What man shall say if he vanished away,
Or sank in the gaping ground?

- Burger's Lenore



Stockton Dupres had recently heard about a man who lived at the end of the block. "He takes squirrels to the other world." Explained the young squirrel. "My uncle says it's the only way out of the neighborhood."
Upon further questioning, Dupres was able to surmise that the man was trapping squirrels in his yard. And according to the juvenile telling the story, he would set the trapped squirrels free in the forest. Dupres wondered how the squirrels knew the man was setting them free in the forest. "Because that's what my uncle said, and we have a picture." The young squirrel then disappeared for a few minutes and returned with a tattered page from a child's coloring book. The half colored picture was of a serene mountain setting, with evergreens and a lake.
Dupres giggled to himself as he realized that the poor squirrels in this neighborhood had never been in a real forest and this picture was the closest that any of them might come to seeing one.
That evening, the rebel squirrel leader thought hard about his decision to leave the neighborhood. He really didn't care where the man let him go, as long as it was out of the suburb.
Early the next morning, Dupres made his way to the trapper's yard. He was not surprised to find that no other squirrels were there. "Why would they leave this place?" He asked himself. "Unless they had ever lived in a forest, they wouldn't know what they were missing."
For the first time in his life, Dupres walked, knowingly into a trap. As the door sprung shut behind him, he gave himself to fate. He was the talk of the neighborhood all day long as the news spread through the grapevine.
Finally, in the evening, when all the squirrels and birds had retired for the night, the man came outside to check his trap. Dupres was relieved but thought it odd that the man would want to travel to the forest at this hour. Still, he was on his way out and that was all that mattered.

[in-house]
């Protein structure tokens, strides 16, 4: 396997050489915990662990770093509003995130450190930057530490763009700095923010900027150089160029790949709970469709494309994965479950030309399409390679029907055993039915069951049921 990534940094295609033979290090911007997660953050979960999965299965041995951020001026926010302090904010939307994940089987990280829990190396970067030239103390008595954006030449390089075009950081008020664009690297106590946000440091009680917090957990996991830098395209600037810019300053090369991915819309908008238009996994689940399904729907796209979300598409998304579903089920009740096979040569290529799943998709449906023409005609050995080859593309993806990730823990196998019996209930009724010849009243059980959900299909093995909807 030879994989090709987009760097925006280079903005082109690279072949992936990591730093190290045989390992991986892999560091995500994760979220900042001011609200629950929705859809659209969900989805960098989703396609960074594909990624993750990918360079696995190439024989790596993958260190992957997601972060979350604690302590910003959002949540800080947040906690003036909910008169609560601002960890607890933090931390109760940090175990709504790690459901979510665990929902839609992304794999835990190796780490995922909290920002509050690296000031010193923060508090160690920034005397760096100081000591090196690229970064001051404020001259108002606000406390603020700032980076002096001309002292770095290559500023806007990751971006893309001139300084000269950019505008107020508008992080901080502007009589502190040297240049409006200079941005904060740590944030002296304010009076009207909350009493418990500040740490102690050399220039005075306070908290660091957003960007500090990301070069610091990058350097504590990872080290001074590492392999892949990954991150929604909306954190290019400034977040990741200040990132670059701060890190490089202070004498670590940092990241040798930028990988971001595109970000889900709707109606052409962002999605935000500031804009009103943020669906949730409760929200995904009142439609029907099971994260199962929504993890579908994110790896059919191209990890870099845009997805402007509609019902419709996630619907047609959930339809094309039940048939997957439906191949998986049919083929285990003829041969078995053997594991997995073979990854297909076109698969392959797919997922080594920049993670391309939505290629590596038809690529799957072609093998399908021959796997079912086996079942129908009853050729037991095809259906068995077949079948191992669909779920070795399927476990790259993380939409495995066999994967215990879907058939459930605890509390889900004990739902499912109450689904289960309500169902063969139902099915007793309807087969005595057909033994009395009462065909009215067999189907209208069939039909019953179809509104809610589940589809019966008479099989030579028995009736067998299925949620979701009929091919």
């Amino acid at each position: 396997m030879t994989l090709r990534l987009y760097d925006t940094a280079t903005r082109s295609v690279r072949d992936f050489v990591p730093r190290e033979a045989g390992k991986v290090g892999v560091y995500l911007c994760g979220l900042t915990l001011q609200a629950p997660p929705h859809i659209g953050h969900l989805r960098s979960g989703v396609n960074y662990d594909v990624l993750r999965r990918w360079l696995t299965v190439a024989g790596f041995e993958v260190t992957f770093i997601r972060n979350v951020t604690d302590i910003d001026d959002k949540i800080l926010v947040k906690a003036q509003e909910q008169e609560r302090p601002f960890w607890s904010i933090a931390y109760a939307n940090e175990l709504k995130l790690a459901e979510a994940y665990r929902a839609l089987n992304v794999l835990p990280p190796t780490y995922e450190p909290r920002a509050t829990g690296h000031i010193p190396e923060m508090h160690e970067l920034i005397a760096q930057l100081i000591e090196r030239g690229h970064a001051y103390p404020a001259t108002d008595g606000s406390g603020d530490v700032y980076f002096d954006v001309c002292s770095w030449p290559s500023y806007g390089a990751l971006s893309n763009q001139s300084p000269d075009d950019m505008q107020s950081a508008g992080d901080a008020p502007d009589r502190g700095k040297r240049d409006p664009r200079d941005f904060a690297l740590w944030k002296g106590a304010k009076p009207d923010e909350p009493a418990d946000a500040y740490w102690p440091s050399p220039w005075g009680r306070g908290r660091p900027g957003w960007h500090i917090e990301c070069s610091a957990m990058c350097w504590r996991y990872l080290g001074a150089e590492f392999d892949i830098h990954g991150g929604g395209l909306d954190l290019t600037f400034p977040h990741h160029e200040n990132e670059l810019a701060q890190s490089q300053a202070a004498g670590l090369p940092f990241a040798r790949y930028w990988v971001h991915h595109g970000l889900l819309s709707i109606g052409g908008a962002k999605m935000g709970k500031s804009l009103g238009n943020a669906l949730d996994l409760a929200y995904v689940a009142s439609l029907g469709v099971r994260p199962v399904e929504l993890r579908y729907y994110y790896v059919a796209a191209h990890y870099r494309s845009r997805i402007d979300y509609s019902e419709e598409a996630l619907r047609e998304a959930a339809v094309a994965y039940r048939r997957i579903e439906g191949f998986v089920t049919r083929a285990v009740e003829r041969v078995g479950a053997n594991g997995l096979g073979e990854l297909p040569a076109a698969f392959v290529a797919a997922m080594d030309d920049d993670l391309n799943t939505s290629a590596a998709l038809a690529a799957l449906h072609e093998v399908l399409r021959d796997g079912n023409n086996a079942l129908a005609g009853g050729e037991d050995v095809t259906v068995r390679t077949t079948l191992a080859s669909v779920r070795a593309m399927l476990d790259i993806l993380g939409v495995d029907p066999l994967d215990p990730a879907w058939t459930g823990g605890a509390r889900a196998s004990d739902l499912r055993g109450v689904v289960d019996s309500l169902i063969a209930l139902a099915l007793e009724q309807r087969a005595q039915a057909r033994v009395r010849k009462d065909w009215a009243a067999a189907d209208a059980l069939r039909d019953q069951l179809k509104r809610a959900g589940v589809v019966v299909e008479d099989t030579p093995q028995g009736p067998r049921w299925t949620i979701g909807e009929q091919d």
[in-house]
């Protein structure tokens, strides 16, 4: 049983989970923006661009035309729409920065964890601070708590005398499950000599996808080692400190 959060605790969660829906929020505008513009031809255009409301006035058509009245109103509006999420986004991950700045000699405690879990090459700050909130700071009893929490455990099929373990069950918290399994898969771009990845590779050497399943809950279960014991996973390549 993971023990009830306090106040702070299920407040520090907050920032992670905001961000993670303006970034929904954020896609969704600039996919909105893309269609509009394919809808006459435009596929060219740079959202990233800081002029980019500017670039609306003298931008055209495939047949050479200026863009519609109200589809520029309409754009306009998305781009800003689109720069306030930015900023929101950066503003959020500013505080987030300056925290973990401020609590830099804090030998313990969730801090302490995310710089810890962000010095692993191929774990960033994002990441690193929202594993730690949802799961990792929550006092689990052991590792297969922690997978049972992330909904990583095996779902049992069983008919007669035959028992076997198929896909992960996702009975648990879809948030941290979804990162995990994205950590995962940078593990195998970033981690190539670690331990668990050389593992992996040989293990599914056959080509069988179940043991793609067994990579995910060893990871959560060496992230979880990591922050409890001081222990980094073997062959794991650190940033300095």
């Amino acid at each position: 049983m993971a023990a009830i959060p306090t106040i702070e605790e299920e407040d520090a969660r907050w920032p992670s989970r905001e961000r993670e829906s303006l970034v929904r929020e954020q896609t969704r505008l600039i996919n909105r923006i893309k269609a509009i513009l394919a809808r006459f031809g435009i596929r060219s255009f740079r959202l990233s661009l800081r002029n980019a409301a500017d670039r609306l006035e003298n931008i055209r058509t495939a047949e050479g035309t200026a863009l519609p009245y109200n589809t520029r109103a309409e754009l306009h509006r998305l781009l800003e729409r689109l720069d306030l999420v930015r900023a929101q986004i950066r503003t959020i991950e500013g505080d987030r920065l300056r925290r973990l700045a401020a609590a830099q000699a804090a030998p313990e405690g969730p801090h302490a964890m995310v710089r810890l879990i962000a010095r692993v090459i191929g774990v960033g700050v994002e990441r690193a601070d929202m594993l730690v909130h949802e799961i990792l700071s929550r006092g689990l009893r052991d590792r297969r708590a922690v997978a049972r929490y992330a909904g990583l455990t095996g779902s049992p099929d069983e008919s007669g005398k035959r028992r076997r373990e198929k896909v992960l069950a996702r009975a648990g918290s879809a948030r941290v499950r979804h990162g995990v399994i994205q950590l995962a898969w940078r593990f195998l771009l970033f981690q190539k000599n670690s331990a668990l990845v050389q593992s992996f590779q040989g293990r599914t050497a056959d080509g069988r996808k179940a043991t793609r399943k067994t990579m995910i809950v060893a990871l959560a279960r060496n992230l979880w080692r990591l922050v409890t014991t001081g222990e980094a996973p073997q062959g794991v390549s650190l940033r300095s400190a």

Without a word, the man picked up the cage and walked to the side of his house where the squirrel could see, in the dim light, a 50-gallon drum. As Dupres suddenly figured out what was happening, the man lifted the lid of the drum and plunged the trap into the water. Dupres struggled but there was no way for him to save himself. As he had done, many times before, he told himself that he was immortal, and he would not really be dead.
But he knew that wasn't true anymore, just as he was not the leader of the Kentucky Branch of the Squirrel Enforcement Army, because it had all been a dream.
He hovered above the drama in disbelief as the man pulled the trap out of the water and took it over to his garden. The man dug a hole beside the tomato plants and Dupres stared at his lifeless body still in the trap. Funny, he didn't look fat from this angle. His corpse was dumped, unceremoniously into the hole and covered up with dirt.
As Dupres hovered above the grave, he realized that he could not go anywhere else. In fact, something was pulling him down.
But he fought the urge to seep into the grave with his body,
for he knew he would never come out.



To be continued . . .






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